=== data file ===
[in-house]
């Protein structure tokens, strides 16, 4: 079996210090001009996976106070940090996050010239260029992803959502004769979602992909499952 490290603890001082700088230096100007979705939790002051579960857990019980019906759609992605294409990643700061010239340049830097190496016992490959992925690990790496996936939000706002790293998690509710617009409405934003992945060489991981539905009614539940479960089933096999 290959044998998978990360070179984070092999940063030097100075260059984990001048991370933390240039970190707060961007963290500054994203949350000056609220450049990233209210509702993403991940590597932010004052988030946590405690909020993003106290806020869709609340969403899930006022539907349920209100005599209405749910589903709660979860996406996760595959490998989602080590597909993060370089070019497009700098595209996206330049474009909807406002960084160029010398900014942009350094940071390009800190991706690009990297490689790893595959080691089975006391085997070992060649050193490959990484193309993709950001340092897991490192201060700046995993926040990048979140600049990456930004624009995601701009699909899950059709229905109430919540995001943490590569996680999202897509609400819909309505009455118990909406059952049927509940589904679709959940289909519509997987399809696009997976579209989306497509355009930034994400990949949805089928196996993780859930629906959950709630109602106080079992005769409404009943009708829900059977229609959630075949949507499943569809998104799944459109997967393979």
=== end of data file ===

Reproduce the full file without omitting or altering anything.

[in-house]
């Protein structure tokens, strides 16, 4: 079996210090001009996976106070940090996050010239260029992803959502004769979602992909499952 490290603890001082700088230096100007979705939790002051579960857990019980019906759609992605294409990643700061010239340049830097190496016992490959992925690990790496996936939000706002790293998690509710617009409405934003992945060489991981539905009614539940479960089933096999 290959044998998978990360070179984070092999940063030097100075260059984990001048991370933390240039970190707060961007963290500054994203949350000056609220450049990233209210509702993403991940590597932010004052988030946590405690909020993003106290806020869709609340969403899930006022539907349920209100005599209405749910589903709660979860996406996760595959490998989602080590597909993060370089070019497009700098595209996206330049474009909807406002960084160029010398900014942009350094940071390009800190991706690009990297490689790893595959080691089975006391085997070992060649050193490959990484193309993709950001340092897991490192201060700046995993926040990048979140600049990456930004624009995601701009699909899950059709229905109430919540995001943490590569996680999202897509609400819909309505009455118990909406059952049927509940589904679709959940289909519509997987399809696009997976579209989306497509355009930034994400990949949805089928196996993780859930629906959950709630109602106080079992005769409404009943009708829900059977229609959630075949949507499943569809998104799944459109997967393979």